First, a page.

similar set of level controls for recording... make sure that your
levels are turned on for the inputs you'll be using. (Again, you may
have fewer-- or more recording controls. The picture is for a Creative
Extigy; on my notebook, there are only two controls, labelled Microphone and Line In).
These controls are very important, as they'll be used with your
recording software to make sure that the levels of the sound coming
into the computer are neither too low nor too loud, but just right.
The trick with
recording (not just
in the case, but in all sorts of recordings) is to get as hot a
signal as possible that isn't too powerful. If your signal is too low,
the quiet portions of the music can get lost in the ever-present
background hiss and noise. So you want to boost your music signal as
much as possible, relative to the background sound. However, if the
signal is too high, the loud portions will over-drive the
recording circuitry, causing audible distortion and clipping. Most
recording software (and hardware) will include meters, (known in the
trade as VU Meters). Typically, the top portion will be
coloured red. While playing or recording, you're best off if the signal
is high, going into the red momentarily. If it is in the red for
extended periods, you're probably getting a distorted signal. If it's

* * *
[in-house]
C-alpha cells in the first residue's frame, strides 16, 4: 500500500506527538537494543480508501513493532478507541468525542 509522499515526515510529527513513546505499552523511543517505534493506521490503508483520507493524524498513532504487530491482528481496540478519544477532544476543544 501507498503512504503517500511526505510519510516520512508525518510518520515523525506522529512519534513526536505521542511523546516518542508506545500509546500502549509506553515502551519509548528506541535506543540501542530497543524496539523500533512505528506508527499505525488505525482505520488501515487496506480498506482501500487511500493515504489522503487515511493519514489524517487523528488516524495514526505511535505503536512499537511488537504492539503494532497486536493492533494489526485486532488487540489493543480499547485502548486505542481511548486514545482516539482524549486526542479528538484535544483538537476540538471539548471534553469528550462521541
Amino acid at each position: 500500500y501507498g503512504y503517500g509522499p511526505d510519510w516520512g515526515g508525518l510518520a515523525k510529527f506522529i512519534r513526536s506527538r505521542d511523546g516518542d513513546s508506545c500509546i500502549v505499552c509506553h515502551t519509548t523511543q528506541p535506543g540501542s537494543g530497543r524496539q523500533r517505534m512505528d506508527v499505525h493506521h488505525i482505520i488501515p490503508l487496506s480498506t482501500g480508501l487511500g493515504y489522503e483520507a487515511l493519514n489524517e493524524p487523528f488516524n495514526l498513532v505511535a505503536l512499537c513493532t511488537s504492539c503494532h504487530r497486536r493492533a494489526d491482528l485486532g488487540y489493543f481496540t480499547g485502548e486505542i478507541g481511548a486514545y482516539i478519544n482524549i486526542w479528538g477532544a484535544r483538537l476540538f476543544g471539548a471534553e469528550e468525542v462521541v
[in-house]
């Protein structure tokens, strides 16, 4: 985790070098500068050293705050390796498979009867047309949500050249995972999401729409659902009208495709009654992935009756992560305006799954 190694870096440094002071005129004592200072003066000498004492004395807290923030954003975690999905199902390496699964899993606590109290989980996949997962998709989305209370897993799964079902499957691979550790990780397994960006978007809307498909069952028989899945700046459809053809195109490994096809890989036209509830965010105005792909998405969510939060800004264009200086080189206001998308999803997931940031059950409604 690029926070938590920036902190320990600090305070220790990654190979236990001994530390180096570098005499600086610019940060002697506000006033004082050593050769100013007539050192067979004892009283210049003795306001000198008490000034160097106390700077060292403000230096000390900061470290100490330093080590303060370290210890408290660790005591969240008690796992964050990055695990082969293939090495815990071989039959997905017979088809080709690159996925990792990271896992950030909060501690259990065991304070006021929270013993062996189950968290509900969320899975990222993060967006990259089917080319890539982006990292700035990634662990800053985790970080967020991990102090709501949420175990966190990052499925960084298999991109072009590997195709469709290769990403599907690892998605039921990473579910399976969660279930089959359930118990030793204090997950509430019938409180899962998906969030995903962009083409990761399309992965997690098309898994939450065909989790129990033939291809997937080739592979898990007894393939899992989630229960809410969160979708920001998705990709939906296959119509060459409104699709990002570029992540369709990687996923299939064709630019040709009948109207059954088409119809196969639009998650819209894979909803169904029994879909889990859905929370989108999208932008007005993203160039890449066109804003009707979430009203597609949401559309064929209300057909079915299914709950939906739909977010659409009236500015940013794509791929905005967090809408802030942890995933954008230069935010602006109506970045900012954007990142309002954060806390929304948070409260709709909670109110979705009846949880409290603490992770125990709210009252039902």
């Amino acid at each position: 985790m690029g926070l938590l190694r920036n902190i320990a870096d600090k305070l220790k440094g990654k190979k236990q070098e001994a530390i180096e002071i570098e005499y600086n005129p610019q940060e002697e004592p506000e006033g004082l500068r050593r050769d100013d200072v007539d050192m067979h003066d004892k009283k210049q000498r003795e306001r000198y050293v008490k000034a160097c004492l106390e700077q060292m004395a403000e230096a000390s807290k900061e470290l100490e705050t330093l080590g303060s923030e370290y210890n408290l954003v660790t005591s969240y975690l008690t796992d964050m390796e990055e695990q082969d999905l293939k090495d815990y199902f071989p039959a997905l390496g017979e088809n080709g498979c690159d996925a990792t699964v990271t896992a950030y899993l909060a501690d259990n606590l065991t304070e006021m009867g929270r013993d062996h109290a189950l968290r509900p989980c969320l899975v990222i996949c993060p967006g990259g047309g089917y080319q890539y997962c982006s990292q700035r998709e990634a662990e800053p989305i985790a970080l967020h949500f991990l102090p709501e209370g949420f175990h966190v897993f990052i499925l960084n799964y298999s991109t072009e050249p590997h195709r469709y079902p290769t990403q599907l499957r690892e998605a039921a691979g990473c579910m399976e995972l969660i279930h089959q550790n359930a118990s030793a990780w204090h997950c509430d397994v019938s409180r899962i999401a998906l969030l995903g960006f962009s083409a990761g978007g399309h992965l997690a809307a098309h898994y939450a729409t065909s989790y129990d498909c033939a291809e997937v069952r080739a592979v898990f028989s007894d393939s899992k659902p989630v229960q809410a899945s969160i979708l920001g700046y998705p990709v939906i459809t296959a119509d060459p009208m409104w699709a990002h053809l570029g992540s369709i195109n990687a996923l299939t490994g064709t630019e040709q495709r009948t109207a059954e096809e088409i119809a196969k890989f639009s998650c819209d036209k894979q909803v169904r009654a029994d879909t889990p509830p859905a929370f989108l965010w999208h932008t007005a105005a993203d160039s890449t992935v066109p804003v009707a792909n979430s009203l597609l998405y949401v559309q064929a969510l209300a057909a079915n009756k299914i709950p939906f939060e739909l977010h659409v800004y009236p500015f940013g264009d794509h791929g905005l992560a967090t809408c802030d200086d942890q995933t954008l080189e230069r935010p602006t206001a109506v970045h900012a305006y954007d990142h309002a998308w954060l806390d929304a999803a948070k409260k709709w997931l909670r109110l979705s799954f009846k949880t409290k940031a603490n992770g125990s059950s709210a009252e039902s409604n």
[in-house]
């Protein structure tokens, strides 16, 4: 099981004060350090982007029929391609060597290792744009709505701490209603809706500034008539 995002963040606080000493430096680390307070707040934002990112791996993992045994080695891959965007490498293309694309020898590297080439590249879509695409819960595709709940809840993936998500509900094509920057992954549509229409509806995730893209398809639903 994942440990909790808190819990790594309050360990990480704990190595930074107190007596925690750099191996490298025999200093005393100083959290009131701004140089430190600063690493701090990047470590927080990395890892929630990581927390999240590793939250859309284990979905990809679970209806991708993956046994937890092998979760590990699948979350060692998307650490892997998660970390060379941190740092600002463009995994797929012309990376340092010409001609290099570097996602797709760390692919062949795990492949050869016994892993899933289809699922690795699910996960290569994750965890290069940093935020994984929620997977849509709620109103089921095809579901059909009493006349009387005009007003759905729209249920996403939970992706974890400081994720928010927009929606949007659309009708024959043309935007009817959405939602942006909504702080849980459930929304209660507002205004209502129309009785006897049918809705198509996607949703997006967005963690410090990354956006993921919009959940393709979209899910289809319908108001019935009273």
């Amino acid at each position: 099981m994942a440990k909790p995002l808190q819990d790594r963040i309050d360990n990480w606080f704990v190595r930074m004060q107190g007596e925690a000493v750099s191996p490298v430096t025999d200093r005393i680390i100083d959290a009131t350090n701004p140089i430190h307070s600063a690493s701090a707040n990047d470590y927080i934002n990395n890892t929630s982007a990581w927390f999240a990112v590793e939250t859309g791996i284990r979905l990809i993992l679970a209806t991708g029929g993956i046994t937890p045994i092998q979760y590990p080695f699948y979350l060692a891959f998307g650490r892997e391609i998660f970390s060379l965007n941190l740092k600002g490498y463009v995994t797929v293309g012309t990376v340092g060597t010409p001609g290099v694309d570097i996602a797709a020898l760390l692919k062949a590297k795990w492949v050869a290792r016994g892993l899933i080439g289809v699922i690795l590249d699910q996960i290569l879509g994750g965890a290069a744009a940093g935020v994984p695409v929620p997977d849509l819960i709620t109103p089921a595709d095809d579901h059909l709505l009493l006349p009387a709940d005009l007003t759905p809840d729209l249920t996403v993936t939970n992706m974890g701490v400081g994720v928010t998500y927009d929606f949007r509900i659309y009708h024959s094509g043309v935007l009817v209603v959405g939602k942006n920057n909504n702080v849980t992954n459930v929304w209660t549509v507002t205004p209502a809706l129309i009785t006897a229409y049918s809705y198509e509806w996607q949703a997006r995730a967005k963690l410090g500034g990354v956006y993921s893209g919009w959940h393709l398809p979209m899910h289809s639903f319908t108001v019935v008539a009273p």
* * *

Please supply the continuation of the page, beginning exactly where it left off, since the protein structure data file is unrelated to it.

never in the red, you're probably too quiet.
You may be
able to adjust the
level with a Gain or Level
control (as in the Mac Sound
control panel or the Windows speaker controls), or with a volume
on your stereo. (Depending how you're hooked up, your stereo's volume
controls may or may not affect the strength of the signal being sent
from your audio equipment to your computer). If you can't control the
levels at this stage, you're better off with a lower-strength signal;
you can boost a quiet sound later, but if you've recorded a distorted
signal, there's nothing you can do later to get rid of the distortion.
However, if your signal is too low, you'll get a lot of background
noise, and boosting the signal will also boost this noise, sometimes
making the music unlistenable.
the Mac equivalents, in Windows, the speaker controls offer
controls, but no metering to show the effect of making changes. To get
meters, you need to use some of the software discussed below. This is
more awkward, having to keep two windows open at once, but it can
Ready to Record
have a simple
recording utility built-in: Sound Recorder (in the Start Menu's
sub-menu). It stops recording after 60 seconds or so, making it less
than useful for recording music, though perfectly usable for creating
short sound-effect clips to use with system events like errors or
want a more sophisticated recording program. There are lots
of options, many of which can be downloaded-- though in most cases,
users will need to buy a product code to continue to use a program
a trial period. On the Internet, you may want to go to someplace like Download.com
and search for recording. Doing so got me 131
Windows hits and 17 Mac hits-- though many are for CD burning,
'ripping' audio from CDs inserted into your computer, or other things
that while interesting, may not be what you want to do right now.
checking out: Audacity
capable and free recording program, available in versions for
Windows, Mac (both classic and OS X) and Linux.Unix. Plug-ins (to the
free, open-sounce Lame
(http://lame.sourceforge.net/)) are required
to save in the popular MP3 format; these are available for most (but
all) versions on the site.